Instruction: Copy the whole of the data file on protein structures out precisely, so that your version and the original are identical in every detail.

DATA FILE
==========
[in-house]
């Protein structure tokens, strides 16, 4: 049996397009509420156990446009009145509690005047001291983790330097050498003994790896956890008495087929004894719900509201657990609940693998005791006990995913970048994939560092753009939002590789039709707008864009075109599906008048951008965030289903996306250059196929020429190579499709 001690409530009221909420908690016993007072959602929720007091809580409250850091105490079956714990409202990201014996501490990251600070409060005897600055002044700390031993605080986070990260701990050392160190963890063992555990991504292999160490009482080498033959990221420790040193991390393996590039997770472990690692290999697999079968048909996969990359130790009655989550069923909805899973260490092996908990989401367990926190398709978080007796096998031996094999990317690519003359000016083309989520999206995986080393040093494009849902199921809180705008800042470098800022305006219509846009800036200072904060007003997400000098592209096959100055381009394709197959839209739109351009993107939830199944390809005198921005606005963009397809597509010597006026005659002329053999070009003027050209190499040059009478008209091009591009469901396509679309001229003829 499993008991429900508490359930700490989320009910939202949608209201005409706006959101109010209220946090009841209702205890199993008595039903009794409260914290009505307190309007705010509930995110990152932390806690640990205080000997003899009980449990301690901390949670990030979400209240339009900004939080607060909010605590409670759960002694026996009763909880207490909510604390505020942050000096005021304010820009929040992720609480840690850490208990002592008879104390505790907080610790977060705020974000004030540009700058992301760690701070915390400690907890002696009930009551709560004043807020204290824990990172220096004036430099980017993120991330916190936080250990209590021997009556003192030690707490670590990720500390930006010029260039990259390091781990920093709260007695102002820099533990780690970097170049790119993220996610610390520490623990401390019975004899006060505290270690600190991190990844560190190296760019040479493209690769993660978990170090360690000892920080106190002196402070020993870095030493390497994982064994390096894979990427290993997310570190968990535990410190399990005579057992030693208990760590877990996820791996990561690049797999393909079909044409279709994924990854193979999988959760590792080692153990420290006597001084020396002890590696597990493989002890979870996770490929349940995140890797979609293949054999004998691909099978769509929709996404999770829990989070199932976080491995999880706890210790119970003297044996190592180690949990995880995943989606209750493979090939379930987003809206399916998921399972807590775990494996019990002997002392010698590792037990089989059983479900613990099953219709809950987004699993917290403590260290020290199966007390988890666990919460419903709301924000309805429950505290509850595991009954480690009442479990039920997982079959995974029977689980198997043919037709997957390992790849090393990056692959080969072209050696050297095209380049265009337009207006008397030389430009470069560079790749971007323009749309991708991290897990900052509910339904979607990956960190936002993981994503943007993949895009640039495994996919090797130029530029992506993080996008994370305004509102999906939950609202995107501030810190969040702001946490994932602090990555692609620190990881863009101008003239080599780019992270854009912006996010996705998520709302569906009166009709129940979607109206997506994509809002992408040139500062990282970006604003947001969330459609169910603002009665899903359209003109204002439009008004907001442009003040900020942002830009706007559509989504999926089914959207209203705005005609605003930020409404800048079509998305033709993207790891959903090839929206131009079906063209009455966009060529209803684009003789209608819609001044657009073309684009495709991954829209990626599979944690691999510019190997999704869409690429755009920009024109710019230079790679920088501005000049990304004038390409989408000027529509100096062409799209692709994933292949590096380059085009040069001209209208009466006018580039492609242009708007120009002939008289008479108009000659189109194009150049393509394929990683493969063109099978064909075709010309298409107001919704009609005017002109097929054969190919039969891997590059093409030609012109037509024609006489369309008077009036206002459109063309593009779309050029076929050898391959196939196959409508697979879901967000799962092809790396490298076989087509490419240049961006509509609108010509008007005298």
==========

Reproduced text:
[in-house]
């Protein structure tokens, strides 16, 4: 049996397009509420156990446009009145509690005047001291983790330097050498003994790896956890008495087929004894719900509201657990609940693998005791006990995913970048994939560092753009939002590789039709707008864009075109599906008048951008965030289903996306250059196929020429190579499709 001690409530009221909420908690016993007072959602929720007091809580409250850091105490079956714990409202990201014996501490990251600070409060005897600055002044700390031993605080986070990260701990050392160190963890063992555990991504292999160490009482080498033959990221420790040193991390393996590039997770472990690692290999697999079968048909996969990359130790009655989550069923909805899973260490092996908990989401367990926190398709978080007796096998031996094999990317690519003359000016083309989520999206995986080393040093494009849902199921809180705008800042470098800022305006219509846009800036200072904060007003997400000098592209096959100055381009394709197959839209739109351009993107939830199944390809005198921005606005963009397809597509010597006026005659002329053999070009003027050209190499040059009478008209091009591009469901396509679309001229003829 499993008991429900508490359930700490989320009910939202949608209201005409706006959101109010209220946090009841209702205890199993008595039903009794409260914290009505307190309007705010509930995110990152932390806690640990205080000997003899009980449990301690901390949670990030979400209240339009900004939080607060909010605590409670759960002694026996009763909880207490909510604390505020942050000096005021304010820009929040992720609480840690850490208990002592008879104390505790907080610790977060705020974000004030540009700058992301760690701070915390400690907890002696009930009551709560004043807020204290824990990172220096004036430099980017993120991330916190936080250990209590021997009556003192030690707490670590990720500390930006010029260039990259390091781990920093709260007695102002820099533990780690970097170049790119993220996610610390520490623990401390019975004899006060505290270690600190991190990844560190190296760019040479493209690769993660978990170090360690000892920080106190002196402070020993870095030493390497994982064994390096894979990427290993997310570190968990535990410190399990005579057992030693208990760590877990996820791996990561690049797999393909079909044409279709994924990854193979999988959760590792080692153990420290006597001084020396002890590696597990493989002890979870996770490929349940995140890797979609293949054999004998691909099978769509929709996404999770829990989070199932976080491995999880706890210790119970003297044996190592180690949990995880995943989606209750493979090939379930987003809206399916998921399972807590775990494996019990002997002392010698590792037990089989059983479900613990099953219709809950987004699993917290403590260290020290199966007390988890666990919460419903709301924000309805429950505290509850595991009954480690009442479990039920997982079959995974029977689980198997043919037709997957390992790849090393990056692959080969072209050696050297095209380049265009337009207006008397030389430009470069560079790749971007323009749309991708991290897990900052509910339904979607990956960190936002993981994503943007993949895009640039495994996919090797130029530029992506993080996008994370305004509102999906939950609202995107501030810190969040702001946490994932602090990555692609620190990881863009101008003239080599780019992270854009912006996010996705998520709302569906009166009709129940979607109206997506994509809002992408040139500062990282970006604003947001969330459609169910603002009665899903359209003109204002439009008004907001442009003040900020942002830009706007559509989504999926089914959207209203705005005609605003930020409404800048079509998305033709993207790891959903090839929206131009079906063209009455966009060529209803684009003789209608819609001044657009073309684009495709991954829209990626599979944690691999510019190997999704869409690429755009920009024109710019230079790679920088501005000049990304004038390409989408000027529509100096062409799209692709994933292949590096380059085009040069001209209208009466006018580039492609242009708007120009002939008289008479108009000659189109194009150049393509394929990683493969063109099978064909075709010309298409107001919704009609005017002109097929054969190919039969891997590059093409030609012109037509024609006489369309008077009036206002459109063309593009779309050029076929050898391959196939196959409508697979879901967000799962092809790396490298076989087509490419240049961006509509609108010509008007005298």